Search

(Australia) Schools fail "to keep pace with the increase in diagnosed behavioural difficulties"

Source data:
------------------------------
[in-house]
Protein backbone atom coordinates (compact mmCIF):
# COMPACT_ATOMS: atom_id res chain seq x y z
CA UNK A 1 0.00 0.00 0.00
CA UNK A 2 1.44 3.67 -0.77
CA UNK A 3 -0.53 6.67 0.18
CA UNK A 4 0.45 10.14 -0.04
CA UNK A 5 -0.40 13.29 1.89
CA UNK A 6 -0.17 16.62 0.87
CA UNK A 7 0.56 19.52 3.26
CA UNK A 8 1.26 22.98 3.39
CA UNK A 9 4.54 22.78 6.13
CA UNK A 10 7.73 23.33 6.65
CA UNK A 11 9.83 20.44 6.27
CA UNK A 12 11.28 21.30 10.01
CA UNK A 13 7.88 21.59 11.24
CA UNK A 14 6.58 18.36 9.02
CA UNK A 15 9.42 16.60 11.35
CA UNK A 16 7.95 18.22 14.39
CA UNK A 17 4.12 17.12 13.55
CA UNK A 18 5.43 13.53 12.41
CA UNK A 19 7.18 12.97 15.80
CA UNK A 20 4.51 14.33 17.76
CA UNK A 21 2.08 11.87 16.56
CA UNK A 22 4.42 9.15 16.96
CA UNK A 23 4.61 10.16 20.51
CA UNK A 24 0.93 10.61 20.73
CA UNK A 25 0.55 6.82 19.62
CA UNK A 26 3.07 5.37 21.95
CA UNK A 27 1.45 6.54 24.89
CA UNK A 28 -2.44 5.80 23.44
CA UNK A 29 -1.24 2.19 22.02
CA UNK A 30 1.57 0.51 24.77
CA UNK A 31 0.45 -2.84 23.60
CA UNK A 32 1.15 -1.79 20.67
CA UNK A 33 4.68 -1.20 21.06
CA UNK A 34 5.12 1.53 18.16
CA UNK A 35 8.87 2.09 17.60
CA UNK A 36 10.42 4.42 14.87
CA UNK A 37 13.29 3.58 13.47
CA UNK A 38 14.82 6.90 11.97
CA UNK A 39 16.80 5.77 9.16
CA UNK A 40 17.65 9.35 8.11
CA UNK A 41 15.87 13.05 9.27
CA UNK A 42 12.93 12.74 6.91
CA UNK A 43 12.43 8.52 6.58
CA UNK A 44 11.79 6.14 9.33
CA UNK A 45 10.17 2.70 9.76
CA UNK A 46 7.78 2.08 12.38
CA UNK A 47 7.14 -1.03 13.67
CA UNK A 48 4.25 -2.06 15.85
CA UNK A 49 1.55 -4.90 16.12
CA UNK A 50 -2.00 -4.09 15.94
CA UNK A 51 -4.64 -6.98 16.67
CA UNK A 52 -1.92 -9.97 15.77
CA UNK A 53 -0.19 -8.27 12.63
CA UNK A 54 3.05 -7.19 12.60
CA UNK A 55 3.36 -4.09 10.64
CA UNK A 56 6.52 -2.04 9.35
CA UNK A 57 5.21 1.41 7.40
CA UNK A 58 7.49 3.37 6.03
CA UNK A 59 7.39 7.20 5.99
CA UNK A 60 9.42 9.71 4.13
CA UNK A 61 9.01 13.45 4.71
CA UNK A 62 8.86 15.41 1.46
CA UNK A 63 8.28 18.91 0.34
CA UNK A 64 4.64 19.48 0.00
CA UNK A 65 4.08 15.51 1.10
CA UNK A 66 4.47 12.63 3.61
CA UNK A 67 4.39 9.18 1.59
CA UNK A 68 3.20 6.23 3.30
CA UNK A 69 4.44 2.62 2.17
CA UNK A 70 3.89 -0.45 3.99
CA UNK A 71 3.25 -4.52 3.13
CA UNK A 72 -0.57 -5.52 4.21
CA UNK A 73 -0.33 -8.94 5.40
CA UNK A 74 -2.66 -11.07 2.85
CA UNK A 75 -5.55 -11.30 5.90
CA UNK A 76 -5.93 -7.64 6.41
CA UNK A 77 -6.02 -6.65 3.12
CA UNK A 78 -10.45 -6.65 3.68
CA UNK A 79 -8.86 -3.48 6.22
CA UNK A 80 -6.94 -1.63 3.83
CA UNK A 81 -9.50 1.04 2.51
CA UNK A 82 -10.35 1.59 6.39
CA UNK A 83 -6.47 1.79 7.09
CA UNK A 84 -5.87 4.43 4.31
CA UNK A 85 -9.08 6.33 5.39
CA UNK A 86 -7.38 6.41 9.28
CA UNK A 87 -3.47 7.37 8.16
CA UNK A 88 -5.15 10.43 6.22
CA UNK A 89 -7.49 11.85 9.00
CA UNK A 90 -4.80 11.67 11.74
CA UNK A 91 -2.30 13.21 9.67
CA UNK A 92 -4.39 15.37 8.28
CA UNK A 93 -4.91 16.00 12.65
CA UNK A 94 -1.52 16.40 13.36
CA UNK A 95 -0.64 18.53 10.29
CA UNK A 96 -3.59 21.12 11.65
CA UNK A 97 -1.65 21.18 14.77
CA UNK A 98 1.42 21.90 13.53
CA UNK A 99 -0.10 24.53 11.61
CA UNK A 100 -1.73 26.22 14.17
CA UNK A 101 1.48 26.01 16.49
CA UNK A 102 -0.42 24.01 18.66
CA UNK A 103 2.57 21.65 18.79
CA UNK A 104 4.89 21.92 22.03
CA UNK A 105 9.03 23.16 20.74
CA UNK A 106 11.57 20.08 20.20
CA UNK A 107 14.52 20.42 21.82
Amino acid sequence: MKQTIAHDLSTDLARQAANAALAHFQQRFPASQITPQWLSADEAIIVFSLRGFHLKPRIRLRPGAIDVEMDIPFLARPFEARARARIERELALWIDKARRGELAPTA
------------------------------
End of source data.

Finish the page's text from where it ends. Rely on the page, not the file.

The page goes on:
Aug 20, 2017, Melbourne, Australia, Herald Sun: Schools need to be able to use expulsions as a last resort http://www.heraldsun.com.au/news/opinion/schools-need-to-be-able-to-use-expulsions-as-a-last-resort/news-story/ee4fe921117c2341de3dbe2475af6535 THE Ombudsman released a report into school expulsions last week and it’s a doozy. It fails where bureaucratic reports often do, in having no connection to the real world. It’s 100 pages of “can’t we all just hug it out”. And it’s unfair to Victoria’s schools and principals. First, the facts. There were 932,107 students enrolled in state, Catholic and independent schools across our state last year. Of that number, 278 were expelled. An extraordinarily low number. But nevertheless, we have spent money on an investigation, report and recommendations. And what is obvious is not that principals are getting rid of troublesome pupils without cause, but that the system is failing to keep pace with the increase in diagnosed behavioural difficulties in our classrooms. For instance, a grade 1 student with autism, ADHD, oppositional defiance disorder, anxiety and depression joined a school in term 3. He had the support of a teacher’s aide — but for 10 hours a week. Two hours a day for a boy who banged his head on walls when he was anxious. By grade 2, his parents were being called to pick him up regularly and he was eventually expelled for “trashing the classroom”. But wasn’t that the obvious outcome? The kid needed more help than the system was willing or able to provide, but that’s not the fault of his school. Where the report also lacks insight is how principals manage the expectations of the school community when students who misbehave are allowed to stay. How does a school explain to the victim of a kick, bite or punch that they will continue to be in the same class as the bully? The report also criticises principals for not providing enough evidence that they have investigated incidents properly. Principals are not police; imagine the outrage from civil libertarians if teachers searched lockers, school bags, patted down kids or installed security cameras to gather a case....